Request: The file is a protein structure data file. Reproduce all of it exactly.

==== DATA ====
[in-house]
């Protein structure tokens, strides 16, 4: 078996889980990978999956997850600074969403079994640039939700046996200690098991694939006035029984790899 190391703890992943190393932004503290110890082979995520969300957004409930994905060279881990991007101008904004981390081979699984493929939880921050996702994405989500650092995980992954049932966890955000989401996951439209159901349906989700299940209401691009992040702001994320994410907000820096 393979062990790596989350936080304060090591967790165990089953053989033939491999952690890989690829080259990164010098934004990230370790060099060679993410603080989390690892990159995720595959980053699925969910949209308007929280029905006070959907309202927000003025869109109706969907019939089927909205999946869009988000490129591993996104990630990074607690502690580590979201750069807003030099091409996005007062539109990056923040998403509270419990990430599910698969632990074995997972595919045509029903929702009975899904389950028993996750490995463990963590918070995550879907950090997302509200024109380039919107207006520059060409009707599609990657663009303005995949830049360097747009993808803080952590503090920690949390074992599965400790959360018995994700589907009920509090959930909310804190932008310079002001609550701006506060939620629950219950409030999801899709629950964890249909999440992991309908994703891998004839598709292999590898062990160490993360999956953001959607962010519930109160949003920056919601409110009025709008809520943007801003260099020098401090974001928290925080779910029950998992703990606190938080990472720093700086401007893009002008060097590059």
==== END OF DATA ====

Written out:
[in-house]
């Protein structure tokens, strides 16, 4: 078996889980990978999956997850600074969403079994640039939700046996200690098991694939006035029984790899 190391703890992943190393932004503290110890082979995520969300957004409930994905060279881990991007101008904004981390081979699984493929939880921050996702994405989500650092995980992954049932966890955000989401996951439209159901349906989700299940209401691009992040702001994320994410907000820096 393979062990790596989350936080304060090591967790165990089953053989033939491999952690890989690829080259990164010098934004990230370790060099060679993410603080989390690892990159995720595959980053699925969910949209308007929280029905006070959907309202927000003025869109109706969907019939089927909205999946869009988000490129591993996104990630990074607690502690580590979201750069807003030099091409996005007062539109990056923040998403509270419990990430599910698969632990074995997972595919045509029903929702009975899904389950028993996750490995463990963590918070995550879907950090997302509200024109380039919107207006520059060409009707599609990657663009303005995949830049360097747009993808803080952590503090920690949390074992599965400790959360018995994700589907009920509090959930909310804190932008310079002001609550701006506060939620629950219950409030999801899709629950964890249909999440992991309908994703891998004839598709292999590898062990160490993360999956953001959607962010519930109160949003920056919601409110009025709008809520943007801003260099020098401090974001928290925080779910029950998992703990606190938080990472720093700086401007893009002008060097590059």